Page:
FORT BRAGG, 12/13/21 — Environmentalists have planned a week of action after discovering logging took place in Jackson Demonstration State Forest (JDSF) last week. They’re calling for a moratorium on commercial logging while the state reviews whether the forest’s management plan aligns with California’s climate and tribal co-management goals, but CalFire has no plans of stopping.
Logging operations began last week in the Red Tail Timber Harvest Plan (THP), which activists managed to disrupt on Friday and Saturday. They’re asking community members to show their support throughout the week, beginning with a day documenting the operations on Monday followed by rallies and protests through Friday. For more information visit savejackson.org or follow mama.tree.mendo on Facebook or Instagram.
The Red Tail THP is 349 acres within an older forest development area, as designated by the forest’s management plan. The management for the area is supposed to lead to an older forest structure with “large trees, snags, down logs, multiple canopy layers and a high level of structural diversity while growing and producing timber through thinning and periodic replacement of large trees.” The Red Tail THP states the intention of the project is to remove hardwoods in order to reduce competition with conifers.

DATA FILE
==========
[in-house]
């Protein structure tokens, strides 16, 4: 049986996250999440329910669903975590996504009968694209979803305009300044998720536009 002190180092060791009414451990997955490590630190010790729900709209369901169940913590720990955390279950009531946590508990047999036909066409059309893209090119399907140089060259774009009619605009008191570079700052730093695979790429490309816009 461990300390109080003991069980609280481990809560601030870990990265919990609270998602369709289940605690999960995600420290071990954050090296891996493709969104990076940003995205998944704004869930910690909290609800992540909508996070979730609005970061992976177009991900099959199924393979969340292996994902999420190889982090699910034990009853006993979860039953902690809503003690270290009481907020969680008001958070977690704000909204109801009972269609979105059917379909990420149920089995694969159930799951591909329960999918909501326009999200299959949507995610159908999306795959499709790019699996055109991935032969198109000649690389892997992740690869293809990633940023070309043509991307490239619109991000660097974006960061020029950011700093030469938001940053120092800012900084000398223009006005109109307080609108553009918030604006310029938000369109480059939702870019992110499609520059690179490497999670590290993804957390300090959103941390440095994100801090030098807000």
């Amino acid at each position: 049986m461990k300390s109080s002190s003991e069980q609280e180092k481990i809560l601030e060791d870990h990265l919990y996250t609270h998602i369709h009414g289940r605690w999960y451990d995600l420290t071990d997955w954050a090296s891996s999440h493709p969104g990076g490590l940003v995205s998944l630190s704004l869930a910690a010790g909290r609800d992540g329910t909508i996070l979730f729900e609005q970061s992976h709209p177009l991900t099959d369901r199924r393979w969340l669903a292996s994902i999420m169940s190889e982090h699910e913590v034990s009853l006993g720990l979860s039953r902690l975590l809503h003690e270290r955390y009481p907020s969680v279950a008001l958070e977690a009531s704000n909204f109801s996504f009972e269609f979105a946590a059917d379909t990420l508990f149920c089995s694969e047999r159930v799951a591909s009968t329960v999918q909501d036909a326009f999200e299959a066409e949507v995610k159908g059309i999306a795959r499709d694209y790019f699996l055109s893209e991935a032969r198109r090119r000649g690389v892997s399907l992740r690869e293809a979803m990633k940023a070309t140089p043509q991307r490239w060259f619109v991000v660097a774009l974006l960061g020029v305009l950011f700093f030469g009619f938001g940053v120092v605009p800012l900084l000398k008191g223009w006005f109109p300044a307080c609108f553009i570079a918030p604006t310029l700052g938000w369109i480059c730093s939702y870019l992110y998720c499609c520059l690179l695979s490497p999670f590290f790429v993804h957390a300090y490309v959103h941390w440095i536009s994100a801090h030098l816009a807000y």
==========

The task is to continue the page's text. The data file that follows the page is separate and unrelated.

These types of projects demonstrate sustainable forestry and create a diverse stand structure for research purposes as far as the age and size of trees goes, said Kevin Conway, CalFire’s state forests program manager. In the older forest development zone, CalFire is “looking to maintain older slightly larger trees with slightly longer periods between harvests,” he said.
Conway asked the public to stay out of the temporary closure areas given that logging is already dangerous and the wet weather brings an added layer of complexity that makes the situation unsafe. He added the contractors at the site can’t alter what CalFire has asked them to do and if the public has concerns, they should reach out to Conway at [email protected]. However, he said logging is unlikely to halt anytime soon.
“We do not support a moratorium on our activities,” Conway said. “We don’t feel that anybody’s brought any information to light that would cause us to think that what we’re doing is not in the long-term interest of the health of Jackson Demonstration State Forest.”